Eek, hoist breakdown alert – just a few months after the last one! The legs stopped working – no opening in/out to go around furniture. Sigh. This means yet more contact with my local social services department (SS). Bangs head on wall.
Used several times a day, 365 a year, hoists (called lifts in the States) are remarkably robust pieces of equipment by and large but, like anything mechanical, they do occasionally malfunction and more so as time passes by. My SS has a five year replacement cycle policy on them except when they don’t. Confused? Get in line.
My hoist is over 5, but not yet 6, years old. Over time, it’s had a few things go wrong – legs, wheels, batteries – nothing major. But, minor or major, repairs are always a complete pain due to the tortuous bureaucratic process in place which has to be followed each time. And it’s a process that makes no sense at all other than to inconvenience the end-users – that is the ill and vulnerable user who is entirely dependent on such essential equipment and their long-suffering carers.
Don’t get me wrong, I have no problem if an OT (occupational therapist) wants to see and check me, the equipment, the environment of use, whatever but surely there has to be immediate – within 1-2 hour – back up replacement supplied, an urgent, speedy visit and an automatic repair process kicking in, given the essential need driving provision and use of the equipment?
What you get is an OT answering the phone who nine out of ten times will say, ‘you’re not on our system’ straight after asking your name. My blood starts to boil at this point, especially, as now, when the hoist last went wrong less than four months ago!
They have to allocate you to an OT – once you persuade them of your existence and that they did provide you with the hoist – who will ‘give you a call, hopefully today or tomorrow’.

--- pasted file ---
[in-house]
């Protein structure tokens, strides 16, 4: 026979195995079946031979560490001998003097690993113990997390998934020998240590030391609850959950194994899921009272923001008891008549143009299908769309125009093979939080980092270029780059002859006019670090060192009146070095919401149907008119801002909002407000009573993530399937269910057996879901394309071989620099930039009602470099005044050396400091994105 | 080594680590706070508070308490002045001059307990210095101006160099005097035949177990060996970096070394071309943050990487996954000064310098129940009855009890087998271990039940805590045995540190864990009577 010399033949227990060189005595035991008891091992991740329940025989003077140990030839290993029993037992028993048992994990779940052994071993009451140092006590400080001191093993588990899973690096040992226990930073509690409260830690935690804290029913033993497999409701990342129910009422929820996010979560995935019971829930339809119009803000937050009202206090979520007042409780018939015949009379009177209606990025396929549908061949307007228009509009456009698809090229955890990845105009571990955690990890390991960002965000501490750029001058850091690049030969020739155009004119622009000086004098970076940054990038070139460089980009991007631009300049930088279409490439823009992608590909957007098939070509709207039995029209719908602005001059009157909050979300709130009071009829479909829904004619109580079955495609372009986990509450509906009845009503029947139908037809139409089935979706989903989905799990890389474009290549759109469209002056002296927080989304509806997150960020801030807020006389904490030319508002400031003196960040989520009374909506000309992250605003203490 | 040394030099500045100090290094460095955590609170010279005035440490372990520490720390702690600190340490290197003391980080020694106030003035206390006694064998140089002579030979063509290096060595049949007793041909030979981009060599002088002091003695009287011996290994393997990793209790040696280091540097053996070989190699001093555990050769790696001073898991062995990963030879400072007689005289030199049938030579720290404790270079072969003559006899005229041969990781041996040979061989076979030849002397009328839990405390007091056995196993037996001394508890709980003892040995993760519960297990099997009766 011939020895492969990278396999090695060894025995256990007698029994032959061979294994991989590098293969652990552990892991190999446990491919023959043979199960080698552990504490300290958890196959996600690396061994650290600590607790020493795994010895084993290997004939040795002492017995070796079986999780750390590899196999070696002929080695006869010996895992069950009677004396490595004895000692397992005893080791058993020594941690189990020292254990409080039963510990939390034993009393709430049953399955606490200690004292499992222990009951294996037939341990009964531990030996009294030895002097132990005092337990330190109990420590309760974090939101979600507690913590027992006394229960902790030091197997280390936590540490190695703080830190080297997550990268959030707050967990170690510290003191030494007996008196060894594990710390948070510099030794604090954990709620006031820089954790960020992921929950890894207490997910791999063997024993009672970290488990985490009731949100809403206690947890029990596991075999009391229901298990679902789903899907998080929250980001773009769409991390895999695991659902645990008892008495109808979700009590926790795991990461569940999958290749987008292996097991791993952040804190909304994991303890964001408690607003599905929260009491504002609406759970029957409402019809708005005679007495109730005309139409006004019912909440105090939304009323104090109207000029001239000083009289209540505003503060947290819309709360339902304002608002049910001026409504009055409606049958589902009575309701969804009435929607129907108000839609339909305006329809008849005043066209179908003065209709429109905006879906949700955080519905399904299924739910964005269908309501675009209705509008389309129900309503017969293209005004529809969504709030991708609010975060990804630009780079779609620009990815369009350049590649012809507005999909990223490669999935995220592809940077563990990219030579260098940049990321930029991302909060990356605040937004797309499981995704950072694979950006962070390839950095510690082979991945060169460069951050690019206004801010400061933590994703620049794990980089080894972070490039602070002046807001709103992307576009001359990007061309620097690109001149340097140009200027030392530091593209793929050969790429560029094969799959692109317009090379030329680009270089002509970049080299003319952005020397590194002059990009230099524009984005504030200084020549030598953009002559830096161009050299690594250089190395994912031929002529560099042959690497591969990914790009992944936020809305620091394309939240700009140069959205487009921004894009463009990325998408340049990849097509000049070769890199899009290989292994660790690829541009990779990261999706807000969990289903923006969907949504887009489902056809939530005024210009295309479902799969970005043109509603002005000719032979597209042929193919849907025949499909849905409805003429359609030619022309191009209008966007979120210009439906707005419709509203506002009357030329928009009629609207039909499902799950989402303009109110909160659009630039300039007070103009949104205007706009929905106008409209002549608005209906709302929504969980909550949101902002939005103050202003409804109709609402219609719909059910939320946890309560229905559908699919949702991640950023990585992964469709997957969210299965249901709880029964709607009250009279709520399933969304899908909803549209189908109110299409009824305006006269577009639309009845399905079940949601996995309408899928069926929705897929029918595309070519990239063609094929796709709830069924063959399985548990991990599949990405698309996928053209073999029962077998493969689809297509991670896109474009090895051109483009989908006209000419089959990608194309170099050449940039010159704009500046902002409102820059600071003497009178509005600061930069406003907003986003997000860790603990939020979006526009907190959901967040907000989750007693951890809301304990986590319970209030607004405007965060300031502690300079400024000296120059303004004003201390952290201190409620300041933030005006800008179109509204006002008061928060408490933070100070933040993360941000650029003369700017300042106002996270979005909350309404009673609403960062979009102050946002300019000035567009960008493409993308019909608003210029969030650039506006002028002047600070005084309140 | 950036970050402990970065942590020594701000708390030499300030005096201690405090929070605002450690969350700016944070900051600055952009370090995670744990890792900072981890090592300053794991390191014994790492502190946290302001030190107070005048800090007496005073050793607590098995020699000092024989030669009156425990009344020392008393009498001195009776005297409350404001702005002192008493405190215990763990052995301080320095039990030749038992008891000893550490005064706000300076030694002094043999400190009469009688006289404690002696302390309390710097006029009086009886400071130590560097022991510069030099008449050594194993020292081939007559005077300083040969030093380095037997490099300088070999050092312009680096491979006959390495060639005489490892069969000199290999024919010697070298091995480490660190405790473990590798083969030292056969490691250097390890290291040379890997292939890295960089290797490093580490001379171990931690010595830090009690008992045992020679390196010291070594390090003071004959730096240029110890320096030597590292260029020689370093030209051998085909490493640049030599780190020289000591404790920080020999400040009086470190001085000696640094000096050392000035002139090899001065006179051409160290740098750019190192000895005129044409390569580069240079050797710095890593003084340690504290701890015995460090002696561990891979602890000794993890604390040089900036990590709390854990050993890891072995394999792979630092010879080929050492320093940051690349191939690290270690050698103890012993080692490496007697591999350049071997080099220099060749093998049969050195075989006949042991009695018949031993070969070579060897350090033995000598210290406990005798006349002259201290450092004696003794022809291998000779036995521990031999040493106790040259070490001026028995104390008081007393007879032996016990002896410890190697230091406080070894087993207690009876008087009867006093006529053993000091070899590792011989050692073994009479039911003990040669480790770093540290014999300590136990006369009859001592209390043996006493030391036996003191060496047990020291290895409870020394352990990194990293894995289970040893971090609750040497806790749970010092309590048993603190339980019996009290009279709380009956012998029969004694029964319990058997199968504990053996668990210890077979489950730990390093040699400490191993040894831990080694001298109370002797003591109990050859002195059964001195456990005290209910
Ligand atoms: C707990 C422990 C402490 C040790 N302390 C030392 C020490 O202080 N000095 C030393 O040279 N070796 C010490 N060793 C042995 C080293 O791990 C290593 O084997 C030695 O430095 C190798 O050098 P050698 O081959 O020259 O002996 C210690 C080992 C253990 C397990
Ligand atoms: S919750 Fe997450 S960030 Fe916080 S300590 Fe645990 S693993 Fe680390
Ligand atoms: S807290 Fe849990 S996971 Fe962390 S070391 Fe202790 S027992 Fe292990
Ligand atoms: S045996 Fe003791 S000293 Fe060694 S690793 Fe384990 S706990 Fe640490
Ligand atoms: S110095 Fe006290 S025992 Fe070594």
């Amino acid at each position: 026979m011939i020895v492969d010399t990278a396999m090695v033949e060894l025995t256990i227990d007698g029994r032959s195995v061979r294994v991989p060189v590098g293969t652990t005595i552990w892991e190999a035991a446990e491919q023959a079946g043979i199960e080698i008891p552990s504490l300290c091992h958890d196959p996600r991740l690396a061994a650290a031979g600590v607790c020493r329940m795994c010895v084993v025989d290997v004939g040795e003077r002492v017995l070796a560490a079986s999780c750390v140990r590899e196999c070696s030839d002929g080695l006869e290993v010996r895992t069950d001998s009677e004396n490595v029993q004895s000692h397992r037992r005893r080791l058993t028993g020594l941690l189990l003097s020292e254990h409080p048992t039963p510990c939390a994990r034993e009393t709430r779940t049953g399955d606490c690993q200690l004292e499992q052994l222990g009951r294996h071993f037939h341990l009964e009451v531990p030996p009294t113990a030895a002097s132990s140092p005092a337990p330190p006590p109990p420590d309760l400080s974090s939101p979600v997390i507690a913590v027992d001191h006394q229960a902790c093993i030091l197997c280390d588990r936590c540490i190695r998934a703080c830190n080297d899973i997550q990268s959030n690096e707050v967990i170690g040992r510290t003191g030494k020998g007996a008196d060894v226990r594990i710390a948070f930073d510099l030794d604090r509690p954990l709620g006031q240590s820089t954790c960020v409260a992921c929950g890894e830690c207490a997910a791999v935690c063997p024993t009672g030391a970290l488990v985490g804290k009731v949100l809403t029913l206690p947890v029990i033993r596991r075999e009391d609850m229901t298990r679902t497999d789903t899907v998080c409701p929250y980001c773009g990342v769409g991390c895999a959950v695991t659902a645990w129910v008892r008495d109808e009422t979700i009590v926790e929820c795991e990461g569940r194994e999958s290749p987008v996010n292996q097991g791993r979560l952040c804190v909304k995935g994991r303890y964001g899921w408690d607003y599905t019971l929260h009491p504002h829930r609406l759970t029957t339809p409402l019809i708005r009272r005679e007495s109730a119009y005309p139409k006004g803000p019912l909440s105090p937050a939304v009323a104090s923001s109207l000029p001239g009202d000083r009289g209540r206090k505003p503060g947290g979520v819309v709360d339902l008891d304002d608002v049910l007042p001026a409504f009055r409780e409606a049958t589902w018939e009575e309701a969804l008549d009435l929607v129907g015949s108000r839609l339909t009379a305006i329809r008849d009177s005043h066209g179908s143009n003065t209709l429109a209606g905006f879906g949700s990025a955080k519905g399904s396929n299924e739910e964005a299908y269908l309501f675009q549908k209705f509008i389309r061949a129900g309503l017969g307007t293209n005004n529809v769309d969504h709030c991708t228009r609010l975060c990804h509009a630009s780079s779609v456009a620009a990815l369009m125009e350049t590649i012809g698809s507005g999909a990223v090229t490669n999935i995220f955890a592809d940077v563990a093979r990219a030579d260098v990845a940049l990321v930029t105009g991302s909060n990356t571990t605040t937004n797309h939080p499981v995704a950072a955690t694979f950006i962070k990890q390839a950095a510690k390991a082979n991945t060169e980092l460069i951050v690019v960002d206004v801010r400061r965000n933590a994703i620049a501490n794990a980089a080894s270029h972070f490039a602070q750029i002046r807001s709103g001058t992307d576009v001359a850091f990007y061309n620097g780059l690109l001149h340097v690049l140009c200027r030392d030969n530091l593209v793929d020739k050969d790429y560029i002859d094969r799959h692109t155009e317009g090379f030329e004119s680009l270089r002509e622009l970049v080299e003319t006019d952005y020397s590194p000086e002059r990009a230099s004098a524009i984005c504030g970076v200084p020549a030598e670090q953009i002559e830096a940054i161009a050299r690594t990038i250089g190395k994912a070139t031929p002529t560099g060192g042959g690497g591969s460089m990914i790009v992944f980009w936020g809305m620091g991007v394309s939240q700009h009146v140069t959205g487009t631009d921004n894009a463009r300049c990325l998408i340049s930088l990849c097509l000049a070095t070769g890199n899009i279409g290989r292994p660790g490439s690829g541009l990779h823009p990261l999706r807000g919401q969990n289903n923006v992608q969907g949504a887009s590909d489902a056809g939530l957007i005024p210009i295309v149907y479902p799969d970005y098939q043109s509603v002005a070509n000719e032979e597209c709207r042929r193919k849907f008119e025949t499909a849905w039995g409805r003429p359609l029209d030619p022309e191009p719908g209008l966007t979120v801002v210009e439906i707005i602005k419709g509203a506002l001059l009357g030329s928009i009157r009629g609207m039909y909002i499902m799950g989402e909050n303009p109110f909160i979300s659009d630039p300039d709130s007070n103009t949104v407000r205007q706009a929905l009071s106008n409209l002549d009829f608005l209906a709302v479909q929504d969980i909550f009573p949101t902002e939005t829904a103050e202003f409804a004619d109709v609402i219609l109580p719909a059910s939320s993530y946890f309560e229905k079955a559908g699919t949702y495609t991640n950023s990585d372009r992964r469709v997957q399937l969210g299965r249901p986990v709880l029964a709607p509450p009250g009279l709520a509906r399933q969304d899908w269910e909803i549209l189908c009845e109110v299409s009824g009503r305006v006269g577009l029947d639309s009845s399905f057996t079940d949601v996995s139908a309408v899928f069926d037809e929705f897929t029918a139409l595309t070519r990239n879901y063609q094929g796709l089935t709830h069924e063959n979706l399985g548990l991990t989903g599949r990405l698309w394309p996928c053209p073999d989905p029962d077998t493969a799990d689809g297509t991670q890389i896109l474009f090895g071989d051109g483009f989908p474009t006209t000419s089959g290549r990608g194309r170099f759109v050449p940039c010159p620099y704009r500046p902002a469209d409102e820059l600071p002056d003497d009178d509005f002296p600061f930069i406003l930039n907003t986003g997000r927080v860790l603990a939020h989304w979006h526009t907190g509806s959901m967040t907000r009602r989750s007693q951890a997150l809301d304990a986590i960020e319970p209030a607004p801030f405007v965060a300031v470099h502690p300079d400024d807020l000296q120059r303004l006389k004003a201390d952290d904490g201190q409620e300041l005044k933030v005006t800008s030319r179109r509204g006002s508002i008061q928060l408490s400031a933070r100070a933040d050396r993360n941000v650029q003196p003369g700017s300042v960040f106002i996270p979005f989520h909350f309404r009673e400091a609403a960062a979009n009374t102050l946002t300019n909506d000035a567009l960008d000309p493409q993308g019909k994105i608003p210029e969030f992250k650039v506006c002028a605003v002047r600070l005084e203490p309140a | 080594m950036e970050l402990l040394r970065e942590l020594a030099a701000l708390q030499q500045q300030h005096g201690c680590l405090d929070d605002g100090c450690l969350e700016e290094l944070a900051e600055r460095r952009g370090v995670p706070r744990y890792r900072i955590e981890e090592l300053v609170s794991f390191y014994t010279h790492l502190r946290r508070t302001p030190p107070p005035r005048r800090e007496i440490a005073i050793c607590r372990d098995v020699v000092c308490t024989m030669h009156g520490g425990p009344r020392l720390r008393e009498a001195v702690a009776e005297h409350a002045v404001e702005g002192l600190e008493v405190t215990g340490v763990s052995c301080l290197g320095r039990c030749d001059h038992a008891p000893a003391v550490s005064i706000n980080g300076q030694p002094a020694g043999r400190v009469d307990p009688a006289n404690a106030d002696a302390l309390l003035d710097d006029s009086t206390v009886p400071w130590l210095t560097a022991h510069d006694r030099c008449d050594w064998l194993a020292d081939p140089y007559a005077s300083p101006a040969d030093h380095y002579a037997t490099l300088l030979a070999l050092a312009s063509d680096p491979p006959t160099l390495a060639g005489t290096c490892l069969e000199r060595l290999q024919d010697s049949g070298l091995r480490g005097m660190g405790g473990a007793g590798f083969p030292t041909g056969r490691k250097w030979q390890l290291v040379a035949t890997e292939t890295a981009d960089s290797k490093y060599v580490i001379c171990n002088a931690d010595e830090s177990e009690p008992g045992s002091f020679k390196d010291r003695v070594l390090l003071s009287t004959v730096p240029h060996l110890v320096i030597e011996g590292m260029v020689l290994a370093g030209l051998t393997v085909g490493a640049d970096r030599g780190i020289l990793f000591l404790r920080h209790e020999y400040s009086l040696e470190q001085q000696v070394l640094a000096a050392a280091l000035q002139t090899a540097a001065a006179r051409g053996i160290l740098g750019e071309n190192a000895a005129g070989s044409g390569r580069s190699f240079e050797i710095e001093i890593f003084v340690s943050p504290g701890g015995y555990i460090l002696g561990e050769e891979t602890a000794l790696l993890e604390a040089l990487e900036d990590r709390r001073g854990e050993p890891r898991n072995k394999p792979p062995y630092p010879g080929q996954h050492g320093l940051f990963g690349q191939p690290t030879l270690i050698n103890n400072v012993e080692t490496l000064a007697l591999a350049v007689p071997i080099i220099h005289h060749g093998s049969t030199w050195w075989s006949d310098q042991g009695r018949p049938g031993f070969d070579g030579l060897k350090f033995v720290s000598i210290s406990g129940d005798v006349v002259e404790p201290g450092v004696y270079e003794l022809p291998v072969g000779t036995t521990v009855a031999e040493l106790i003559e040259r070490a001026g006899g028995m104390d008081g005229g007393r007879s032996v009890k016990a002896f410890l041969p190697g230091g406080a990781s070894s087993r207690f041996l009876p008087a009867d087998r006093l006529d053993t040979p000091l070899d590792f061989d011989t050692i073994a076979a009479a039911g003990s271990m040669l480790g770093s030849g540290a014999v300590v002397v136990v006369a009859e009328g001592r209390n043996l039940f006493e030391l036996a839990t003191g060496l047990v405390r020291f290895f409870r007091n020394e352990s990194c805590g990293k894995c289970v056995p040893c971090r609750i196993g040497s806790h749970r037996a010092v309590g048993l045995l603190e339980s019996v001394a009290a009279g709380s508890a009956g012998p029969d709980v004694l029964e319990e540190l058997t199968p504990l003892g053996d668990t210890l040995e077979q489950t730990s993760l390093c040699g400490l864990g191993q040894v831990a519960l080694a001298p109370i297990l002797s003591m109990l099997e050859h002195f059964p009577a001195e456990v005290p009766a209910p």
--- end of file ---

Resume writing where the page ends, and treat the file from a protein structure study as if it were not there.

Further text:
Really?! Given that you discover the hoist malfunction only at a point when you needed to use it, how do they imagine you will manage meantime? This is not an item you have for the aesthetics, is it? But your need cuts no ice as the bureaucracy begins.
Knowing this process by now, I keep a spare hoist in the house – luckily, I have room and am not subject to the UK ‘bedroom tax’ problem. However, the spare hoist is not as easy to use as the main one and, this week, big problem because EaZyD had seriously put his back out – strapped on heat-packs, physio, constant pained moaning – the perennial carer problem exacerbated by his love for hard sport!
Knowing how hard on his back the spare is – lots of heft needed because of too small wheels, hand-levered leg opening, too narrow leg length and span, too low a lift – he ended up taking the hoist apart himself to find the problem. Two hours later, with judicious use of sellotape and some conducting metal from the local electric shop, yay, the hoist is functional. We carried on with our day.
Sadly, of course, this is likely to be a short term solution only as we explained to the assigned OT. Yay again, the same one as two months ago and she remembered me/the hoist. She had thought it should be replaced – over 5 years old – last time. The authorisation process decided a leg repair was cheaper. It took seven weeks to get the part and replace it!
“Why has it gone wrong again?” She asked. “Er, wear and tear …?” My best guess.
Back it goes through the system.
The SS’s contracted maintenance company come out. “We don’t deal with these hoists but yes, it’s broken.” Duh. That was Wednesday, 48 hours after I called the SS.
They have to tell the SS it cannot be repaired but my OT is not back in until Monday.
She has to pick up their report, speak to her supervisor. They decide what to requisition – new hoist or specialist repair company. They raise a purchase order, get it authorised. They place the order. It will then take a certain amount of time to get the new hoist or effect the repair.
Let’s hope D’s spit, sellotape, wiring solution holds up.
This is the piece of equipment we use to get me in/out of bed, transfer me between bed, chair, bath, toilet, wheelchair. It’s my getting up/down legs replacement.
I cannot begin to tell you how exhausting and stressful I find this, wondering everyday when it will let me down, knowing I will have to deal not only with my own difficulties with that but also the carers who let me know in no uncertain terms how much they hate any change and D who will be grimacing in pain trying to help me.
I would buy my own but there are still these maintenance and repair issues and, as I know with my house lift (elevator in US speak), these huge maintenance service providers simply do not support privately paying individuals well.
Rock and a hard place, right? How long will I wait for a solution this time, I wonder?